The Blood Brothers Discuss Reasoning Behind Reunion Dates

Photo SARAH STIERCH

The Blood Brothers were never an easy band to love; in fact, we’re listening to their last album (2006’s Young Machetes) right now and counting down the seconds until our neighbors start knocking on the walls due to its high-pitched squeals, restless rhythms and chopping block chords. That said, there was always more to their music than tantrum-like post-hardcore tracks. If there hadn’t been, chances are Fugazi co-founder/DIY demigod Guy Picciotto wouldn’t have manned the boards for their final studio sessions. Or as Zachary Lipez writes in an Noisey interview with co-frontman Jordan Blilie, “Their last few albums combined the propulsion of artsy hardcore and the bravado of straight up (or maybe sideways, by way of Mike Patton) glam… At a time when the “alt” landscape was dominated by light psychedelia, warm bathwater folk, and rah-rah-shish-boom-bah-we’re all-in-this-together-emo rock; the Blood Brothers were pure sexually confusing abrasion.”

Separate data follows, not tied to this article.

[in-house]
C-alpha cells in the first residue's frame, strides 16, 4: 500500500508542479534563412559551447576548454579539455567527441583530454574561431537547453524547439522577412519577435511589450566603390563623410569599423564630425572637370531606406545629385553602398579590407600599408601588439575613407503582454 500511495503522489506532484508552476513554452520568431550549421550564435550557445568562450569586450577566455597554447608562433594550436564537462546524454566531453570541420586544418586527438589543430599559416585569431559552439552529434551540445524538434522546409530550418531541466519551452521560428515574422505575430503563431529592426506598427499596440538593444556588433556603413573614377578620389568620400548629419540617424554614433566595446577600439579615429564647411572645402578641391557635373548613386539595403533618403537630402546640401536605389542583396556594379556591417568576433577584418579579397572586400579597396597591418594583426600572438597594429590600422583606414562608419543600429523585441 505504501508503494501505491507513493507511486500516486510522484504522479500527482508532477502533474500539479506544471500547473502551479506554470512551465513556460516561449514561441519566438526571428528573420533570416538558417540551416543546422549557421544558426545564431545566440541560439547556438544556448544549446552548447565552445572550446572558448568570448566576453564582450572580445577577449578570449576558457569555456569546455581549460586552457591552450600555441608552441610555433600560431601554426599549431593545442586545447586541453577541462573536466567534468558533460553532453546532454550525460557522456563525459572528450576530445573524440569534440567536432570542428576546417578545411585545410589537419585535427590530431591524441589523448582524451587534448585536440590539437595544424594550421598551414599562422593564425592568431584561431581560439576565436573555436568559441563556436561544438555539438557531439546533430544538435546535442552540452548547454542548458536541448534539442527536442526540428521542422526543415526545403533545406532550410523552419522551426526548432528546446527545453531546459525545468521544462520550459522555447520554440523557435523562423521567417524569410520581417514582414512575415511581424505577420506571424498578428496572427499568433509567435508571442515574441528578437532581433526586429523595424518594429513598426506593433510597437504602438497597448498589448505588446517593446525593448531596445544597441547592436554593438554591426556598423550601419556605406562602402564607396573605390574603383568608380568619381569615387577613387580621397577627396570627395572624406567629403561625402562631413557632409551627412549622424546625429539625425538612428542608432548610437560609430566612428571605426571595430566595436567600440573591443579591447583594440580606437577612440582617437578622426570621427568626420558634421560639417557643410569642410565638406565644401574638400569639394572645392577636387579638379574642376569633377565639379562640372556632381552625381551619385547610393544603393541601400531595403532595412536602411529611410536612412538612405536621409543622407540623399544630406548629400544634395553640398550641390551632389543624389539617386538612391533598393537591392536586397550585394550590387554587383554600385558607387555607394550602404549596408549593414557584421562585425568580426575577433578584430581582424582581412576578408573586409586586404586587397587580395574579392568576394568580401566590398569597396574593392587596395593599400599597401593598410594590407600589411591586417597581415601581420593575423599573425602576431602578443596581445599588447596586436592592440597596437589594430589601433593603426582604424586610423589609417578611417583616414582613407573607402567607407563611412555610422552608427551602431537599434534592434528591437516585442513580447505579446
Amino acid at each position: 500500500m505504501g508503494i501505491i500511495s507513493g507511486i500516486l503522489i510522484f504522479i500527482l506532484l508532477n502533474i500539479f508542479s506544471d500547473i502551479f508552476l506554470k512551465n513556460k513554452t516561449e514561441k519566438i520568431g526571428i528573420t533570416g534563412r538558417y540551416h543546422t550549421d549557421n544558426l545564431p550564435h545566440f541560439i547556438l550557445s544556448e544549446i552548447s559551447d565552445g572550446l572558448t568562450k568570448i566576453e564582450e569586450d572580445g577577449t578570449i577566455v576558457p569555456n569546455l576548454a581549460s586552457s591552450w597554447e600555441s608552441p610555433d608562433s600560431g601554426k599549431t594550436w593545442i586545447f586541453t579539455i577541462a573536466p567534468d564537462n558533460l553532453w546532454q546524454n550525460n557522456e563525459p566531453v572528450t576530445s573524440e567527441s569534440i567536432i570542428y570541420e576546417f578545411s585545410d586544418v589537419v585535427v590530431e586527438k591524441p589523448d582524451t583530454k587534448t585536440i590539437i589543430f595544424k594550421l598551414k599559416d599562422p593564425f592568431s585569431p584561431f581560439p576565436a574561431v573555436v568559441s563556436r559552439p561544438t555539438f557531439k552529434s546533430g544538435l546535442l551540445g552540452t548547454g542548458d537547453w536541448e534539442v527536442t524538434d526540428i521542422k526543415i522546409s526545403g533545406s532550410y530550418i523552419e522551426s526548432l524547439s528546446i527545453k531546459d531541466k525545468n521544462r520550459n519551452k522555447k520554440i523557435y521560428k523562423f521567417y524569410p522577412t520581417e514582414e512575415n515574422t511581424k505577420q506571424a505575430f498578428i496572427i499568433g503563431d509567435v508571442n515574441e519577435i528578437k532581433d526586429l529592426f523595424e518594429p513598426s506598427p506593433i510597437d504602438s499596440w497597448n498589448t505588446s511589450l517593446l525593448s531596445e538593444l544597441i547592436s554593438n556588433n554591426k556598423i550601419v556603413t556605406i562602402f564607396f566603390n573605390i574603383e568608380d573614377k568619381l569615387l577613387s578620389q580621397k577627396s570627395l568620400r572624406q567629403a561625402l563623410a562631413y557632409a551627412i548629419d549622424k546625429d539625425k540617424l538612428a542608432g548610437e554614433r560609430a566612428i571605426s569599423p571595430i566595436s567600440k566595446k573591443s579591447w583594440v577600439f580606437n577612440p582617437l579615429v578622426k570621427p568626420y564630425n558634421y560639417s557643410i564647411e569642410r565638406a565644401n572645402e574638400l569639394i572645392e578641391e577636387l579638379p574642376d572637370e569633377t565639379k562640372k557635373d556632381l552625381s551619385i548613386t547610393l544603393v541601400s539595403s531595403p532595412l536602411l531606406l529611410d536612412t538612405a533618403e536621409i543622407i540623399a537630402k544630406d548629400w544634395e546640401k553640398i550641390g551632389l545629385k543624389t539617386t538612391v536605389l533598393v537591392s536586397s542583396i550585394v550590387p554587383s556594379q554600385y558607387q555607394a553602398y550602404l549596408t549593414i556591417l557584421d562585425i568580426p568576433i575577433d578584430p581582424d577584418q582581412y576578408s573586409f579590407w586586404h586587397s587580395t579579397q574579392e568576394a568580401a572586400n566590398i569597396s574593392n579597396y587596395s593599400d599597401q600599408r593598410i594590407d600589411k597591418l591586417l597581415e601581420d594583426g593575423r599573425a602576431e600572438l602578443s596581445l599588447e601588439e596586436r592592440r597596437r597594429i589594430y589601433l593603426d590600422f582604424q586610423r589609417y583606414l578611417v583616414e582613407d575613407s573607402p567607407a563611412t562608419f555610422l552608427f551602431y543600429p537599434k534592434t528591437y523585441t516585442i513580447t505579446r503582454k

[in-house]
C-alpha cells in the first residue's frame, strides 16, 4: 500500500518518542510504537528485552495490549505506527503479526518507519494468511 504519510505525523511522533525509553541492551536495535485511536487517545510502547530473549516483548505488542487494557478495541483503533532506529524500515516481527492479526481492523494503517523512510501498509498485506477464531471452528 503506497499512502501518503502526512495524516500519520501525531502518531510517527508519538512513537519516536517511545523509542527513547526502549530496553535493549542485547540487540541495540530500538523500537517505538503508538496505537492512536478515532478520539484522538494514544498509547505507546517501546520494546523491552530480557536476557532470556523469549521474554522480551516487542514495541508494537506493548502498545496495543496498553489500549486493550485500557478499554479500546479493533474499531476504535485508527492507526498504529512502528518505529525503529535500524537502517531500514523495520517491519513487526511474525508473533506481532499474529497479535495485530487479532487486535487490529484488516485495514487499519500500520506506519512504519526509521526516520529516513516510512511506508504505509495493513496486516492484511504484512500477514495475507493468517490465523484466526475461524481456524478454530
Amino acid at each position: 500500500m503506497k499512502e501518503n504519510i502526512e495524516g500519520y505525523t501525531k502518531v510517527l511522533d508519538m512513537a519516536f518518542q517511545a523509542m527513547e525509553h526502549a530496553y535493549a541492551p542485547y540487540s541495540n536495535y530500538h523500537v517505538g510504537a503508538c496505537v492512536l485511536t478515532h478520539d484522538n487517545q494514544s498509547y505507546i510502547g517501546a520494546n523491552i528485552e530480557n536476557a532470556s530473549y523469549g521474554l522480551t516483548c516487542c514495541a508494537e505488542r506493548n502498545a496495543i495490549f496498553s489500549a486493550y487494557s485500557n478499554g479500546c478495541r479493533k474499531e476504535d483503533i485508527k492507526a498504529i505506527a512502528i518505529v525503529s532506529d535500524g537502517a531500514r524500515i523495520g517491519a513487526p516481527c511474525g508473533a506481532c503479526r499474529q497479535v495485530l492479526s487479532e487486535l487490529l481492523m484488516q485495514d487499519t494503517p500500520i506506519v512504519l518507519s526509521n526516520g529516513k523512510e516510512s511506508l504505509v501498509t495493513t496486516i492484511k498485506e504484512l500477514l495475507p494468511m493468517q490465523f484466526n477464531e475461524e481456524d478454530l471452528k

This is why we’re not mad at the group’s decision to reunite for a few live dates (the FYF and Fun Fun Fun festivals thus far): because, well, why not? As Blilie said, “When the opportunity was presented to us, personally the decision was easy. The two questions were ‘would this be fun?’ and ‘do people want to see this?’ The first question was a no brainer; like I said, playing live has always been my favorite part. The second question is a bit more of a gamble. I obviously hope people want to see us, but we’ll see. I also didn’t want to wait too long as I wanted to be able physically to do it. I don’t know that I’ll be able to flop around on stage like I’m having seizure at 45.”

And if you’re worried about them forcing another full-length, the spasm-prone singer added: “No one wants that. I mean, by the end, we all just felt we’d done as much with it as we could possibly do. It became harder to find that middle ground where we were all inspired… To address that more directly: you would have to feel absolutely right and there’s no way to predict that. There’s one thing to revisit something in a live context and just have fun playing old songs it’s another to try to get in that creative headspace again.”

Here’s a half-hour live set from the band’s old label, Three One G…